Why is the Stress Tensor Symmetrical?

In summary: pling errors and inaccuracies in data can lead to asymmetry in the stress tensor, though this is not always the case.
  • #1
Can someone explain to me why the stress tensor is symmetrical. I understand that Sij=Sji , but can someone give me the assumption or the physical reason why this is true. Thanks.
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  • #2
Continuum mechanics is based essentially on laws of conservation of mass, balance of momentum and balance of moment of momentum, the two latter based on Newton's 2nd. Balance of momentum leads to the Cauchy's equation of motion :

\nabla \cdot \bfseries\sigma + \rho b = \rho \frac{D}{Dt}v

where [itex]\sigma[/itex] is the Cauchy (true) stress tensor. The symmetricity of the Cauchy stress tensor arises from the law of balance of moment of momentum (complete presentations, and best IMO, are typically in thermomechanics books & papers),

\oint (r\times T) dA + \int (r \times \rho b) dV = \frac{D}{Dt} \int (r \times \rho v) dV

(if the presentation looks unfamiliar you can 'tie' it to for example 'typical' presentations in relation to Newton's 2nd in dynamics books)

where r is a vector from an arbitrary point to a material point, V is an arbitrary subsystem volume, A its area, T traction vector, [itex]\rho[/itex] density, b body force vector, v velocity of a material point and I'm using [itex]D/Dt[/itex] for the material derivative operator. Substituting to the above the law of balance of momentum (take the [itex] r\times[/itex] off and got it), the Cauchy's equation of motion and somewhat lengthy manipulation the above reduces to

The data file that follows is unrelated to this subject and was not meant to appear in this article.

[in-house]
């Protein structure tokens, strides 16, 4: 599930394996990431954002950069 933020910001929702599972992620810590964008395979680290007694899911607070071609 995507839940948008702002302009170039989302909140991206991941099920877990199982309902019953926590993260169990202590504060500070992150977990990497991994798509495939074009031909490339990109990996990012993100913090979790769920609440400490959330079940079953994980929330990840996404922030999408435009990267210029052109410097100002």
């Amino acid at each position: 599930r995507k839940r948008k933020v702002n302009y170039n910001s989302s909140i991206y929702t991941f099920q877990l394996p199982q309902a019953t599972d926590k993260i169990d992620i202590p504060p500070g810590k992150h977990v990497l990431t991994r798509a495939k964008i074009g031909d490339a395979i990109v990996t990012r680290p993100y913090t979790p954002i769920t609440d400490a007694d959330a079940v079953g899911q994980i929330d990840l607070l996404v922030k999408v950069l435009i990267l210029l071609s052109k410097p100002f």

\int e_{ijk}\sigma_{jk}i_{i}dV=0

where [itex]e_{ijk}[/itex] is the permutation symbol, and since the integrand of the above has to vanish everywhere within the system one arrives at


and writing the permutation symbol open leads to


... so all in all it results from balance of moment of momentum, in a sense it's understandable that it requires the stress tensor to be symmetric considering its role in equilibrium equations.
  • #4
Hi quasi426! :smile:
PerennialII said:

There's a derivation of this at http://en.wikipedia.org/wiki/Stress_Tensor#Equilibrium_equations_and_symmetry_of_the_stress_tensor, followed by:
However, in the presence of couple-stresses, i.e. moments per unit volume, the stress tensor is non-symmetric. This also is the case when the Knudsen number is close to one, Kn -> 1, e.g. Non-Newtonian fluid, which can lead to rotationally non-invariant fluids, such as polymers.
  • #5
please beware
if you read the pdf file i attached in my post you can understand it better, I'm not talking about magnetic fields or non-Newtonian fluids. i want to say cauchy principles are not the exact and the most general forms of relation between stress and direction.
please check it again.
  • #6
quasi426 said:
Can someone explain to me why the stress tensor is symmetrical. I understand that Sij=Sji , but can someone give me the assumption or the physical reason why this is true.

Symmetry under spacetime translations implies (by Noether theorem) that the canonical energy-momentum (or stress) tensor

T_{ab} = \frac{\partial L}{\partial \partial_{a} \phi} \partial_{b} \phi - \eta_{ab}L